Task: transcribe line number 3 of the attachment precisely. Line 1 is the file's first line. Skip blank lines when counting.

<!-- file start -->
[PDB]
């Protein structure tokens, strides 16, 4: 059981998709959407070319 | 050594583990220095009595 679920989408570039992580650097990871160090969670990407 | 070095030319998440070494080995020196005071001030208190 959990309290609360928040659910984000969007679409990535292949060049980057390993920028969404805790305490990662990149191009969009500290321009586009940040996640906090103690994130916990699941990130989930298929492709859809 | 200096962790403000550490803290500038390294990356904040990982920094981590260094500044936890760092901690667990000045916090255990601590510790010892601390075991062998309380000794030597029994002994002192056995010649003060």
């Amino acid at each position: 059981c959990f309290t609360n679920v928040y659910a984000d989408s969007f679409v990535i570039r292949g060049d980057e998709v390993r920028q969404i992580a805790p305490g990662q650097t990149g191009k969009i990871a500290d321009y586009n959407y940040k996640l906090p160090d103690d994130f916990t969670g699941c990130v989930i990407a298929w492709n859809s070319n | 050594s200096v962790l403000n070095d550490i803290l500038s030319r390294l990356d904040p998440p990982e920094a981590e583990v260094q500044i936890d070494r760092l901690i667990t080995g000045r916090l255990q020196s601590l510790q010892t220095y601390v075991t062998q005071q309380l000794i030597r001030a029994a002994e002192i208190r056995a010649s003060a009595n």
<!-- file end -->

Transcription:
């Amino acid at each position: 059981c959990f309290t609360n679920v928040y659910a984000d989408s969007f679409v990535i570039r292949g060049d980057e998709v390993r920028q969404i992580a805790p305490g990662q650097t990149g191009k969009i990871a500290d321009y586009n959407y940040k996640l906090p160090d103690d994130f916990t969670g699941c990130v989930i990407a298929w492709n859809s070319n | 050594s200096v962790l403000n070095d550490i803290l500038s030319r390294l990356d904040p998440p990982e920094a981590e583990v260094q500044i936890d070494r760092l901690i667990t080995g000045r916090l255990q020196s601590l510790q010892t220095y601390v075991t062998q005071q309380l000794i030597r001030a029994a002994e002192i208190r056995a010649s003060a009595n």